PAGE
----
By Benjamin Leatherman
By Robrt L. Pela
By Katrina Montgomery
By Robrt L. Pela
By Kathleen Vanesian
By New Times
By Ray Stern
By Eric Tsetsi
Before I tell you why and how very much I hated Theater League's The Wonder Bread Years, allow me to explain that this is a show I was born to love. I am the audience for this nostalgic gander at life as a boomer-era kid, one of those poor saps who's overjoyed at the sight of a Slinky or a candy necklace; who gets a lump in his throat at the sound of the Batman theme; who buys from eBay old toys he once owned. I'm the very person for whom Pat Hazell wrote this rather clever paean to middle-aged kids and our sweet suburban memories.
I was in a jolly mood when I arrived at the theater, having spent the morning reading a biography of Paul Lynde and the afternoon enjoying a Match Game '74 marathon on the Game Show Network. My pleasure ended the moment John Mueller skipped onto the Herberger's Stage West to begin what turned out to be a sleepy, lackluster reading of what should have been an up-tempo musing on the joys of childhood.
Mueller is one of those fellows who looks simultaneously like a man and a boy, which should make him perfect for a one-man show in which he regales us with "his" (actually Hazell's) and our childhood memories, few of which are relevant if one doesn't happen to be between the ages of 35 and 45. Mueller leads the crowd in jingle sing-alongs (for Campbell's soup and Jiffy Pop popcorn) and mutters reminiscences (about Red Dye #2; green M&Ms; Toughskin Jeans) as if he's swallowed one too many hits of Paxil, so lethargic is his recitation. Maybe he's just bored with the show, which, after all, has been running for a month. Whatever the reason for Mueller's sluggish reading, it's what's behind the ultimate failure of this otherwise affable flashback.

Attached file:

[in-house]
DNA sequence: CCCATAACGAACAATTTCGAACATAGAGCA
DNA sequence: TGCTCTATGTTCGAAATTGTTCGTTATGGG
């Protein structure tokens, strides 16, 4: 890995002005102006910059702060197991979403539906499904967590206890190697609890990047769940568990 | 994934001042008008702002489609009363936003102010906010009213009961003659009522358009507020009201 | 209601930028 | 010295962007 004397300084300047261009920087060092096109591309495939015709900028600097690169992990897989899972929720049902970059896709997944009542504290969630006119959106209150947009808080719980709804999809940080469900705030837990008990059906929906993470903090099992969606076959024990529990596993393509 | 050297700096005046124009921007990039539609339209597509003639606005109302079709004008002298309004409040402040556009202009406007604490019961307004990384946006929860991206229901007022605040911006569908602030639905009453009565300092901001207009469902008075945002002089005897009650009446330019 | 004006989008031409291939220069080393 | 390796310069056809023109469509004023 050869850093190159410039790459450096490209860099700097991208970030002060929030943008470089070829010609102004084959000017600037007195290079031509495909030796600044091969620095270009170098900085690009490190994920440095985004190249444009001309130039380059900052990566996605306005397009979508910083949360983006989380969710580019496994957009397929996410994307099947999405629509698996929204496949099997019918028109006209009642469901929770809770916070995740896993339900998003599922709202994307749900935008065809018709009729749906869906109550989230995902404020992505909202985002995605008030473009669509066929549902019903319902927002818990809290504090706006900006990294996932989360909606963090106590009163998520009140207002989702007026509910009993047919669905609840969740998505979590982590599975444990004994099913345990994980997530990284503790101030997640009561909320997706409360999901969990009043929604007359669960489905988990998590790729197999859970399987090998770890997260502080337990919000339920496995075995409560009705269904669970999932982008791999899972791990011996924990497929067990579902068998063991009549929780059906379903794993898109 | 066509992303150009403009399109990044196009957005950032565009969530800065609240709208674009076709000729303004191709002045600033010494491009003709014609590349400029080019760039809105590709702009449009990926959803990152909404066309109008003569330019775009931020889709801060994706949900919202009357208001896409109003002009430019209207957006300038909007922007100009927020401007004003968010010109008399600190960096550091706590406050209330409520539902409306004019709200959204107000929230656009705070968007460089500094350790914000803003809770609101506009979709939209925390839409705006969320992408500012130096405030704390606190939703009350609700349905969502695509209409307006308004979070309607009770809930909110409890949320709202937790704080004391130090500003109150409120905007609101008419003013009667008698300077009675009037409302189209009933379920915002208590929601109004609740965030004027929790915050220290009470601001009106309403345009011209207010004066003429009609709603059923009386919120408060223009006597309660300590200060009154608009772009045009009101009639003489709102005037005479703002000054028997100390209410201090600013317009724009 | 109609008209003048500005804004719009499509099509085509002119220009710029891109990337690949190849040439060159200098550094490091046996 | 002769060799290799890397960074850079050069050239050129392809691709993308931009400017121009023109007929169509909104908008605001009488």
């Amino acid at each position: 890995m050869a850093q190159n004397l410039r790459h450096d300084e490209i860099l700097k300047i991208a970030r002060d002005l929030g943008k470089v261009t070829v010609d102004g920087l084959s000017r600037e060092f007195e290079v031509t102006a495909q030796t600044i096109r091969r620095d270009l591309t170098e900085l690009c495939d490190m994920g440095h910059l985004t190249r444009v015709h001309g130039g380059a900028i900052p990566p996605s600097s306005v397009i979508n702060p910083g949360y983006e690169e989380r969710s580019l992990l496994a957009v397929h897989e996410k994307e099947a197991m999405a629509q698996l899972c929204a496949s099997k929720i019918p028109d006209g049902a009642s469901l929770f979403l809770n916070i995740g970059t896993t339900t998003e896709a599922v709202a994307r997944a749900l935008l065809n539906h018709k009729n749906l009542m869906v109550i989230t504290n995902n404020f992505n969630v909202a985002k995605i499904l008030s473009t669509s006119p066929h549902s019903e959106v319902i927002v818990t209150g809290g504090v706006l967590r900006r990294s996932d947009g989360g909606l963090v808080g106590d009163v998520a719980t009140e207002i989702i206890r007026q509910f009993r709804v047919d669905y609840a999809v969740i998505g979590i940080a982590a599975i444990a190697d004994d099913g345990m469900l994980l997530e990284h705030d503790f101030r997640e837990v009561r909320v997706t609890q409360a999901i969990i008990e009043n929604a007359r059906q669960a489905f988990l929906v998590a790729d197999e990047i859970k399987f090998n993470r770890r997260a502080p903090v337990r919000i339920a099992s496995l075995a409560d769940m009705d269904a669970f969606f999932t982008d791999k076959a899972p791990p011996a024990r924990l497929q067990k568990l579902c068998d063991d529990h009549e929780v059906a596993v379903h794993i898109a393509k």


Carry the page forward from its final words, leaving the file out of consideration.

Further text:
Hazell has confined most of his product-specific material to Act One, which should be alive with the author's clever memories of Sugar Smacks and lawn jarts and Kool-Aid commercials, but isn't, because Mueller is only half there when he could be recalling pop culture icons with some amount of joy, or at least a little energy. Act Two is given over to more general gee-it-was-swell memories of childhood, like family vacations or the joys of that long, kid-friendly holiday stretch that began with Halloween and wound up with Christmas. Hazell's single slip-up is the preachy tone of his tacked-on ending sermon about kids approaching life with a sense of wonderment, while adults do not. In the case of this production, actor Mueller had me wondering, at very least, how in the world he managed to make such a nicely written piece of theater so darn dreary.
The audience on Saturday appeared to love Wonder Bread, squealing at the mention of Silly Putty and singing along with the expertly edited clips of old TV commercials that opened the show, which is the high point of the evening, since Mueller is offstage during this section. Still, the biggest laugh went to an audience member who shared about having taken a three-legged poodle named Lucky to Show and Tell in the fourth grade, and I did overhear the people with whom we shared our balcony -- a noisy group who, in all fairness, appeared to be a good decade too old to relate to much of the '60s-specific first act material -- telling one another that they thought the show was "just okay."
My companion, who has attended theater with me every weekend for nearly a decade and has sat patiently through some truly dreadful programs, apparently agreed with them: He slept through most of Wonder Bread's second act, although he did it so politely that I didn't notice. I was too busy trying to stay awake myself.